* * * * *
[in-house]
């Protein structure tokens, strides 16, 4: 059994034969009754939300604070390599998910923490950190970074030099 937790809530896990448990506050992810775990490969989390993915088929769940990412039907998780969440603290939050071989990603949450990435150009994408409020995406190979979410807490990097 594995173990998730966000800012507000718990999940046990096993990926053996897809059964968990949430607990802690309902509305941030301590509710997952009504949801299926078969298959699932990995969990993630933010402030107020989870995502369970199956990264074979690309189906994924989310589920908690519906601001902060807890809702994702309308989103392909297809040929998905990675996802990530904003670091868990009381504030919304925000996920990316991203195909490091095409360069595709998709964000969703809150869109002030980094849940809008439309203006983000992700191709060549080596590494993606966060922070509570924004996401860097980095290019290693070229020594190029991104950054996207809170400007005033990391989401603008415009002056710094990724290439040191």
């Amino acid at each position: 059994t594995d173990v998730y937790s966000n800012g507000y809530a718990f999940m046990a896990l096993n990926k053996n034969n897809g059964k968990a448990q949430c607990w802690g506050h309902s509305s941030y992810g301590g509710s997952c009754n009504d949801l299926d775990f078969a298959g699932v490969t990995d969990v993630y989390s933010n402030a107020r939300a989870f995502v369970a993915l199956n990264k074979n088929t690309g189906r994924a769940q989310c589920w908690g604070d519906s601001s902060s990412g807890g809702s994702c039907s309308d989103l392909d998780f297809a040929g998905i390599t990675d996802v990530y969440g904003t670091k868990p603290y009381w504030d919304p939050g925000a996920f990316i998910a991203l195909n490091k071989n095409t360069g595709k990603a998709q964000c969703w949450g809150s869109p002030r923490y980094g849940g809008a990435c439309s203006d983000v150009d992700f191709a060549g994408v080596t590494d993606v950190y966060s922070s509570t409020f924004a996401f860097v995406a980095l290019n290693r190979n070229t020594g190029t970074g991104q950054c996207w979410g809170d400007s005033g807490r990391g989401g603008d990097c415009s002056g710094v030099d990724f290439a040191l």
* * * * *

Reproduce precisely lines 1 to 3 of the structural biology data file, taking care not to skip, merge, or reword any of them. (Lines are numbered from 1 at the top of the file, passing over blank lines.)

[in-house]
């Protein structure tokens, strides 16, 4: 059994034969009754939300604070390599998910923490950190970074030099 937790809530896990448990506050992810775990490969989390993915088929769940990412039907998780969440603290939050071989990603949450990435150009994408409020995406190979979410807490990097 594995173990998730966000800012507000718990999940046990096993990926053996897809059964968990949430607990802690309902509305941030301590509710997952009504949801299926078969298959699932990995969990993630933010402030107020989870995502369970199956990264074979690309189906994924989310589920908690519906601001902060807890809702994702309308989103392909297809040929998905990675996802990530904003670091868990009381504030919304925000996920990316991203195909490091095409360069595709998709964000969703809150869109002030980094849940809008439309203006983000992700191709060549080596590494993606966060922070509570924004996401860097980095290019290693070229020594190029991104950054996207809170400007005033990391989401603008415009002056710094990724290439040191």
């Amino acid at each position: 059994t594995d173990v998730y937790s966000n800012g507000y809530a718990f999940m046990a896990l096993n990926k053996n034969n897809g059964k968990a448990q949430c607990w802690g506050h309902s509305s941030y992810g301590g509710s997952c009754n009504d949801l299926d775990f078969a298959g699932v490969t990995d969990v993630y989390s933010n402030a107020r939300a989870f995502v369970a993915l199956n990264k074979n088929t690309g189906r994924a769940q989310c589920w908690g604070d519906s601001s902060s990412g807890g809702s994702c039907s309308d989103l392909d998780f297809a040929g998905i390599t990675d996802v990530y969440g904003t670091k868990p603290y009381w504030d919304p939050g925000a996920f990316i998910a991203l195909n490091k071989n095409t360069g595709k990603a998709q964000c969703w949450g809150s869109p002030r923490y980094g849940g809008a990435c439309s203006d983000v150009d992700f191709a060549g994408v080596t590494d993606v950190y966060s922070s509570t409020f924004a996401f860097v995406a980095l290019n290693r190979n070229t020594g190029t970074g991104q950054c996207w979410g809170d400007s005033g807490r990391g989401g603008d990097c415009s002056g710094v030099d990724f290439a040191l």